Although the southern portion of Pulley Ridge is a somewhat unique coral reef system, there are similarities to deeper (+60 m) reefs and banks in Jamaica, Bahamas, Belize, and off Texas. Autotrophic organisms (coralline and green algae, and zooxanthellate corals) are very common in the southern 30 km of Pulley Ridge, while to the north, it is composed of rocky outcrops colonized by heterotrophic organisms (sponges, octocorals, azooxanthellate solitary and colonial Scleractinia, and crinoids). The southern area is considered the deepest zooxanthellate coral reef on the continental shelf of North America. Photosynthetic Active Radiation (PAR) reaching the reef was 5 to 30 microEinsteins/m2 sec-1; one to five percent of the surface PAR. In this very low illumination, autotrophic organisms flourish including several species of crustose coralline algae encrusting rocks and gravel plus the leafy green alga (Anadyomene menziesii). This alga was very abundant during DeepWorker submersible investigations. The sunray lettuce coral (Leptoseris cucullata) is the most commonly seen of the zooxanthellate Scleractinia. In many cases the reef structure is composed of multiple layers of L. cucullata and other lettuce coral species (genus Agaricia), it resembles stacks of potato chips. Coral laminations are loosely connected and easily moved; we observed grouper, moving the stack to find refuge. There are at least seven species of zooxanthellate Scleractinia on Pulley Ridge. Cover analysis based on 1000 photos from 14 towed SeaBoss photo transects reported that coralline algae contributed 5 to 43% of benthic cover, the green alga Anadyomene menziesii provided 0.3 to 24% of cover, and zooxanthellate Scleractinia (mostly Agariciidae) were responsible for 0 to 23% of cover (Hine et al., Coral Reefs, Present and Past, on the West Florida Shelf and Platform Margin, in press, Springer, in United States Coral Reefs).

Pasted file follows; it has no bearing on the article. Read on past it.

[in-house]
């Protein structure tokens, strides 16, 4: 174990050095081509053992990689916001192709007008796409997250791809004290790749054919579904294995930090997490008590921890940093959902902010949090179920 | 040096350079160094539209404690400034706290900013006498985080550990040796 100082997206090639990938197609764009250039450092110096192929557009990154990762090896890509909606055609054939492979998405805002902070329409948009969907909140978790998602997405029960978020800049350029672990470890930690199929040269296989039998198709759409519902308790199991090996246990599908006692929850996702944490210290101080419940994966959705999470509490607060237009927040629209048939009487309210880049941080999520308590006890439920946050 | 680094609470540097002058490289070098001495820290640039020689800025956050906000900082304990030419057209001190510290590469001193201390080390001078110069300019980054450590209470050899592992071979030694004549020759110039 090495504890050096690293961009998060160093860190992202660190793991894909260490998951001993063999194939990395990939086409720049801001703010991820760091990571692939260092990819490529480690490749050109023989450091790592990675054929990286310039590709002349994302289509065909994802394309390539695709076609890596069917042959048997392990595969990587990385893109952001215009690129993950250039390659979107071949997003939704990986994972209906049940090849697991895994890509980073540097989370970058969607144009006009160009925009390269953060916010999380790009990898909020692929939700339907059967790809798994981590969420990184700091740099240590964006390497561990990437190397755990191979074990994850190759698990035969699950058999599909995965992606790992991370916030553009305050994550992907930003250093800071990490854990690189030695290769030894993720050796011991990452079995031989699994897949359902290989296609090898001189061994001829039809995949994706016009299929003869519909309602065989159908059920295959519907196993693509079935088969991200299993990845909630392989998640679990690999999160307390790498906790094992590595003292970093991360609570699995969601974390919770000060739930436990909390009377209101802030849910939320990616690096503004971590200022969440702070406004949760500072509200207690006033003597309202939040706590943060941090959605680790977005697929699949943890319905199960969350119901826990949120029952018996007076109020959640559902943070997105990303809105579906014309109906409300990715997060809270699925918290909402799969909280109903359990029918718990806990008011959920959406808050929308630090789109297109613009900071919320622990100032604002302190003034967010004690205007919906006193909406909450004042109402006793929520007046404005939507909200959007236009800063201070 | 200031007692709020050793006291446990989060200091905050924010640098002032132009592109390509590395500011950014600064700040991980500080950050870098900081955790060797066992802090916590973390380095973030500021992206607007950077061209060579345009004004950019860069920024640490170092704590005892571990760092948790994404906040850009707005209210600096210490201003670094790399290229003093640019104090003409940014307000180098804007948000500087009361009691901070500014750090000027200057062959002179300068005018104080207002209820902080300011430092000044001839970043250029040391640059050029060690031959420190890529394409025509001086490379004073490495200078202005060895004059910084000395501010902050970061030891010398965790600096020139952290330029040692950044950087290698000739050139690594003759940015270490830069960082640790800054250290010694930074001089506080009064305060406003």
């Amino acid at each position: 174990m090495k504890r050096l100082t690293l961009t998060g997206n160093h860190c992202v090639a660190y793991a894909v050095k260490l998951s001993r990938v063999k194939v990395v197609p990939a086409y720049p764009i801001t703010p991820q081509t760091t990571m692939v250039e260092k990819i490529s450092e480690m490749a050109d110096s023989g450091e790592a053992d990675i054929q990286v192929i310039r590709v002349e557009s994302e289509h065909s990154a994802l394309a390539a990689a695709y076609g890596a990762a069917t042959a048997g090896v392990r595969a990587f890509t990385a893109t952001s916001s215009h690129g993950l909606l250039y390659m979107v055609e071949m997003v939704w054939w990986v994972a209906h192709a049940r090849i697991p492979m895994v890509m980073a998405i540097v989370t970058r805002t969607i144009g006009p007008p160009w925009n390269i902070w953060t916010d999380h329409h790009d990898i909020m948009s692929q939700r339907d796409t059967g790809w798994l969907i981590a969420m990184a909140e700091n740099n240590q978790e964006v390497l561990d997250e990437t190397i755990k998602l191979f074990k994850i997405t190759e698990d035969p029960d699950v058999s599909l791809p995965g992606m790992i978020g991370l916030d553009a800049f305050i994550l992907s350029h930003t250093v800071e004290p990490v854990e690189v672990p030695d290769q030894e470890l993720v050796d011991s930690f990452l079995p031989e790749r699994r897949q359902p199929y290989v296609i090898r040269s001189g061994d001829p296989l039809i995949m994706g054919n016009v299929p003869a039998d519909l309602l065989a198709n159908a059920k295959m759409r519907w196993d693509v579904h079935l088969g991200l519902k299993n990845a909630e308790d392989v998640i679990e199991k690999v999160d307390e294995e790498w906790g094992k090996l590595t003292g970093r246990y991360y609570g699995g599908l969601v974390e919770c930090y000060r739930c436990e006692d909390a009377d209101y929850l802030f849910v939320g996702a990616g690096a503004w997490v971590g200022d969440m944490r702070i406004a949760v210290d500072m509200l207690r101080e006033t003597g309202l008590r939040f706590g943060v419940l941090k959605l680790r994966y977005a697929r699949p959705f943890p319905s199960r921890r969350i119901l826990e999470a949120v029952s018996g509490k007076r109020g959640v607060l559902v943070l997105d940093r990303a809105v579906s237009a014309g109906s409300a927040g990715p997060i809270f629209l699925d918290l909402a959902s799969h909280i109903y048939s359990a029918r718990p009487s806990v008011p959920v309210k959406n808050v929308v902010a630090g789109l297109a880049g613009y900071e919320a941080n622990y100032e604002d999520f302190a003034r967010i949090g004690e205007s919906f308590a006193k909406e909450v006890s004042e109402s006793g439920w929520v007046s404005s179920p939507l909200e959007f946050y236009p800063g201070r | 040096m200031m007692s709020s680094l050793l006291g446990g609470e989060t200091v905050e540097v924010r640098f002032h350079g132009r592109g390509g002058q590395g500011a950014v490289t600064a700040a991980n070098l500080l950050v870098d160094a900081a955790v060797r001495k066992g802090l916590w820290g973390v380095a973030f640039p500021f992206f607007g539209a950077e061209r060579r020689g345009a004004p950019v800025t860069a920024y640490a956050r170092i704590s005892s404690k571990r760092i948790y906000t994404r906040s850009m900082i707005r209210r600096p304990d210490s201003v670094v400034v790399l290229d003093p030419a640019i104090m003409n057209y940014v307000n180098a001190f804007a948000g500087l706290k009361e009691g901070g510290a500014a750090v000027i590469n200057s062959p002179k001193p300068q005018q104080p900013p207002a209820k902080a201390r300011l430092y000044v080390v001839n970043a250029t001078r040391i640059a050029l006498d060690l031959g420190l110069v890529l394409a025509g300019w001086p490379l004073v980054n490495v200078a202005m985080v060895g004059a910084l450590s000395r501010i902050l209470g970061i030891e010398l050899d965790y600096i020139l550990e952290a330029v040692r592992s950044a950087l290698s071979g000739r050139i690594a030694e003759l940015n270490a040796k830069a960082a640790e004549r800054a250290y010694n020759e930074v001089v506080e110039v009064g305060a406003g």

As previously mentioned, the vast majority of Pulley Ridge is composed of rock features, some with steep escarpment faces that suggest they were formed by erosion. There are numerous undercut ledges typical of the eastern Gulf of Mexico shallow hard bottom communities. These ledges and depression features provide refuges for fish. The tops of the ridge are colonized by Ellisellid and and Nicellid octocorals (sea fans and sea plumes). The ledge promontories had moderately strong bottom currents. We observed that the down current sides of the structures attracted multitudes of small fish and attached invertebrates that were foraging on the plankton carried in the currents. Sponges, crinoids, azooxanthellate solitary Scleractinia were sparsely distributed on the rocky horizontal surfaces. Oculina tennela (a azooxnthellate colonial scleractinian coral) was moderately common as were stylasterine hydrocorals.

Pulley Ridge is a significant commercial fishing area. Grouper, snapper, and amberjack are the focus of this fishing. The reef structure and resident fauna provide refuge and food for higher trophic level fish. There are approximately 90 species of fish; shallow and deep reef species are represented in the fauna.

Pulley Ridge has not suffered from major disturbances either natural or anthropogenic. The remoteness and depth offer natural protection. Southern Pulley Ridge reef is susceptible to degradation due to its fragile structure. If illegal anchoring, traps, or trawls were used on the southern reef area, the structure would collapse. Because of the extremely low levels of light and coincident reef growth rates, recovery would be very